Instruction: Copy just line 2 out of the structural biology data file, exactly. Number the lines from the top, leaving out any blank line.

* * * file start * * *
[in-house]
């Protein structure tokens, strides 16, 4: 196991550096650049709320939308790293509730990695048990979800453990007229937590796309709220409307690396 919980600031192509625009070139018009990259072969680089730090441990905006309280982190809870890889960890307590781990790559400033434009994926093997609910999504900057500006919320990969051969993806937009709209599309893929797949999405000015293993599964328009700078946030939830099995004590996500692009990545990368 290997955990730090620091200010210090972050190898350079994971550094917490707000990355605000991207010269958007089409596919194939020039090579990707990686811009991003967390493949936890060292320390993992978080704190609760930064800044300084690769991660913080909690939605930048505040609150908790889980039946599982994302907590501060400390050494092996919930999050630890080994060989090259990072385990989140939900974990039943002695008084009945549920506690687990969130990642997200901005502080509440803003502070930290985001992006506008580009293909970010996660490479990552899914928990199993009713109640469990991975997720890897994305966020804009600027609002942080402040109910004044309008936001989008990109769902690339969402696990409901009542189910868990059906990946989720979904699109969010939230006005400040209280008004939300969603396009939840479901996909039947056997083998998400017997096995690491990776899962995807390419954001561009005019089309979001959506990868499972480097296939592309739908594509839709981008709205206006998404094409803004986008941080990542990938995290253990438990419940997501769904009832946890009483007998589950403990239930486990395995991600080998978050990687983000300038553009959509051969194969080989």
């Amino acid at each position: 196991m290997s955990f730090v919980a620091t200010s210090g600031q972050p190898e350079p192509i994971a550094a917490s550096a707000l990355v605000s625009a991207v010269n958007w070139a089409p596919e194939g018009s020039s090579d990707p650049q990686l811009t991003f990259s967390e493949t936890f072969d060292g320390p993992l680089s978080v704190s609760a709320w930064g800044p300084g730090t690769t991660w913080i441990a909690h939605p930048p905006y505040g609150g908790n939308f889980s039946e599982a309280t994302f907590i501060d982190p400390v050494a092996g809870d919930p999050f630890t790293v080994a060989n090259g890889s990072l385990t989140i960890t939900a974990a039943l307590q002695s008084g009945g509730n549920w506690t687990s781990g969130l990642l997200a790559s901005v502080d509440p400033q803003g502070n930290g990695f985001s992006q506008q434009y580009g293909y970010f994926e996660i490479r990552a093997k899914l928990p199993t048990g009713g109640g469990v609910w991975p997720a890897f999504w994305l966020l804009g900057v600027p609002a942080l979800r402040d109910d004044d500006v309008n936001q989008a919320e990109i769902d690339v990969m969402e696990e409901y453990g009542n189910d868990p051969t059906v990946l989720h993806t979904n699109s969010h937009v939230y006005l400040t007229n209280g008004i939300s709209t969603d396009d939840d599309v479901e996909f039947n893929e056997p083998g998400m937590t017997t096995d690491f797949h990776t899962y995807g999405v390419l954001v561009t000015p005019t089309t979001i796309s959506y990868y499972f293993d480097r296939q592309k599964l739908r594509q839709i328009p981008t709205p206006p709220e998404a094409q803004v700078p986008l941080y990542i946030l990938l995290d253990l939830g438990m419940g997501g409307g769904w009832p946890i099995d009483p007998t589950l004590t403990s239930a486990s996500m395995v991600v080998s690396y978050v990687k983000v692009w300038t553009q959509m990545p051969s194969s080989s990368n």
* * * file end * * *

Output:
């Protein structure tokens, strides 16, 4: 196991550096650049709320939308790293509730990695048990979800453990007229937590796309709220409307690396 919980600031192509625009070139018009990259072969680089730090441990905006309280982190809870890889960890307590781990790559400033434009994926093997609910999504900057500006919320990969051969993806937009709209599309893929797949999405000015293993599964328009700078946030939830099995004590996500692009990545990368 290997955990730090620091200010210090972050190898350079994971550094917490707000990355605000991207010269958007089409596919194939020039090579990707990686811009991003967390493949936890060292320390993992978080704190609760930064800044300084690769991660913080909690939605930048505040609150908790889980039946599982994302907590501060400390050494092996919930999050630890080994060989090259990072385990989140939900974990039943002695008084009945549920506690687990969130990642997200901005502080509440803003502070930290985001992006506008580009293909970010996660490479990552899914928990199993009713109640469990991975997720890897994305966020804009600027609002942080402040109910004044309008936001989008990109769902690339969402696990409901009542189910868990059906990946989720979904699109969010939230006005400040209280008004939300969603396009939840479901996909039947056997083998998400017997096995690491990776899962995807390419954001561009005019089309979001959506990868499972480097296939592309739908594509839709981008709205206006998404094409803004986008941080990542990938995290253990438990419940997501769904009832946890009483007998589950403990239930486990395995991600080998978050990687983000300038553009959509051969194969080989």